Art aficionados will want to stop at renowned mural artist Carlo Marchiori's Ca'Toga Gallery, where his paintings, sculptures, watercolors and ceramics are on sale. A little-known secret is that Marchiori has opened his Palladian Villa residence for public viewing. Tours, by reservation only, offer a glimpse into the artist's private world. A large salon and six other rooms are completely decorated in trompe l'oeil frescoes. Pools, statues, fountains and Roman ruins decorate the grounds.
Anchoring the northern end of the Napa Valley, Calistoga is surrounded by vineyards and more than 30 wineries. At the historic "Judgment of Paris" international winetasting competition in 1976, Chateau Montelena's surprise win over more famous European wines put Calistoga on the international wine map.
Two wineries for the "must-visit" list are located a few minutes south of town: Clos Pegase and Castello di Amorosa. Clos Pegase, a marriage of wine and art, is the result of an international architectural design competition won by the visionary Michael Graves over 96 design teams. The postmodern winery merges modern and ancient architecture with a strong emphasis on ancient Mediterranean themes, especially those of Crete. Besides being home to some award-winning wines, the building and grounds house an extensive wine-related art collection of paintings, sculpture and antiquities spanning 4,000 years and assembled by owners Jan and Mitsuko Shrem. The award-winning wine was originally produced under the direction of winemaking legend Andre Tchelistcheff.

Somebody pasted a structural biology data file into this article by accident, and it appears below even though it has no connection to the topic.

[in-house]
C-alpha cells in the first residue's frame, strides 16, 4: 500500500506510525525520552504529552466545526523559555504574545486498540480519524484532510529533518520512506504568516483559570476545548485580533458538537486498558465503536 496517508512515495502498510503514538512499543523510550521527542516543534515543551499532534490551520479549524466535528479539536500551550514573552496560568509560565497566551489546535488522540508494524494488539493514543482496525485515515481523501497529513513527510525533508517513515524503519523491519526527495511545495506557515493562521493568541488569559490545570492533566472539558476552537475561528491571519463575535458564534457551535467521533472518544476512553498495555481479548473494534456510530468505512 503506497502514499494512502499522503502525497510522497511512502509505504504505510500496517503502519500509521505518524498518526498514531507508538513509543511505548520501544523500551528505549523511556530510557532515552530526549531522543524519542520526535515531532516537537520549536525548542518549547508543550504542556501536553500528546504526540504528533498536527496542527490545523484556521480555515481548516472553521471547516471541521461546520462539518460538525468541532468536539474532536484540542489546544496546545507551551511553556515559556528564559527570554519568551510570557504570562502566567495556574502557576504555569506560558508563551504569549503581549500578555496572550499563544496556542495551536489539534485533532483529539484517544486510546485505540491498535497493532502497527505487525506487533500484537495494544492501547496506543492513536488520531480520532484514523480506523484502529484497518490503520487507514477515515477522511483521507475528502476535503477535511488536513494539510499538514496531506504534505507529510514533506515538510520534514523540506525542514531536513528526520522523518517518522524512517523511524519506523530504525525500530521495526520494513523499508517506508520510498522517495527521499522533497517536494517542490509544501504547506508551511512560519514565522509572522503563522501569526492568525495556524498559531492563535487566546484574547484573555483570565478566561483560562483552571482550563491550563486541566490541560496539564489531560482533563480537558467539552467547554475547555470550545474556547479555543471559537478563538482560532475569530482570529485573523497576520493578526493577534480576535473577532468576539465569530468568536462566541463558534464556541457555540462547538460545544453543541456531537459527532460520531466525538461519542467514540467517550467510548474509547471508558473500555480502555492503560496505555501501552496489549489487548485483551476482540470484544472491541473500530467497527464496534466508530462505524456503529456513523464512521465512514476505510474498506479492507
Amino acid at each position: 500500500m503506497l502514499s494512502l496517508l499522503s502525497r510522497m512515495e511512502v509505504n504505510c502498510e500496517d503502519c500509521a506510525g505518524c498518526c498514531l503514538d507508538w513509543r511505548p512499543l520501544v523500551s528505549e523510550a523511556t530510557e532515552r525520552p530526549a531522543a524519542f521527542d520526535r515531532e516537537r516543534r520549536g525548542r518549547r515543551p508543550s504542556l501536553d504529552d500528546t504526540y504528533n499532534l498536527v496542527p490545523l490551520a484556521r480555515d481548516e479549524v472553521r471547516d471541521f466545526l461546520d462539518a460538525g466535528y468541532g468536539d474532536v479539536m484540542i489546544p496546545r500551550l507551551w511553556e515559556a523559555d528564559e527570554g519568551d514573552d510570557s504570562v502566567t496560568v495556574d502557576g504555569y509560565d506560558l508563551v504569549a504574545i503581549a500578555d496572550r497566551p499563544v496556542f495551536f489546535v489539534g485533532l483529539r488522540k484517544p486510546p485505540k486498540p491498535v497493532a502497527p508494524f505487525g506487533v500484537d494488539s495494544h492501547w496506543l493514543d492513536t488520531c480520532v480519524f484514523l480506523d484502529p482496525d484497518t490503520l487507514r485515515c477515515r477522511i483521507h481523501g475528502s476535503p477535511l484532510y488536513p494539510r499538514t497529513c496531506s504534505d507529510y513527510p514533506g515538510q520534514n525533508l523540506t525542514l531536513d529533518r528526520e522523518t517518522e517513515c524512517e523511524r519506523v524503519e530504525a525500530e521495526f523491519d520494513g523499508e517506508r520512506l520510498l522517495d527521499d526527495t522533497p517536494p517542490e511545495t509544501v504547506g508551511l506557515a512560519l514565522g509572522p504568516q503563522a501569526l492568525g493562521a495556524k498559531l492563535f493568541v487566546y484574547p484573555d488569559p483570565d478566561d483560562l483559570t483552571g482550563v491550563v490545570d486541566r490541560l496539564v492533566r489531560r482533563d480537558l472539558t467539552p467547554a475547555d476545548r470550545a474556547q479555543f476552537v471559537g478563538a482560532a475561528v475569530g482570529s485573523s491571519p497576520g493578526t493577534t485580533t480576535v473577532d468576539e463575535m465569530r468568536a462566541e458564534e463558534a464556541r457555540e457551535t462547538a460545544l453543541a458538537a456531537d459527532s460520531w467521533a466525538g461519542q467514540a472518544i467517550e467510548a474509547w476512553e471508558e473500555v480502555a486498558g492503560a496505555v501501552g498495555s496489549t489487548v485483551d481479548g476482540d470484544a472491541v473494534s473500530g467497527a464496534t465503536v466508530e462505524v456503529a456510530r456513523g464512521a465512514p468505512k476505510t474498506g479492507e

Less than 10 minutes away is the stunning Castello di Amorosa, 30 years in the planning and building, and one of those works of extraordinary architectural excess that has to be seen to be believed. The 121,000-square-foot winery, whose design mimics a 13th-century Tuscan castle, includes 107 unique rooms, 8,000 tons of hand-squared stones, eight levels (four below ground), 900 feet of caves, a completely hand-painted Great Hall, a drawbridge over a moat, a dungeon and torture chamber, a consecrated chapel and impressive wine barrel rooms with ancient brick Roman cross-vaulted ceilings. The 15,000 cases of hand-crafted wines produced here are available only on site. A visit to the castle alone is worth the drive.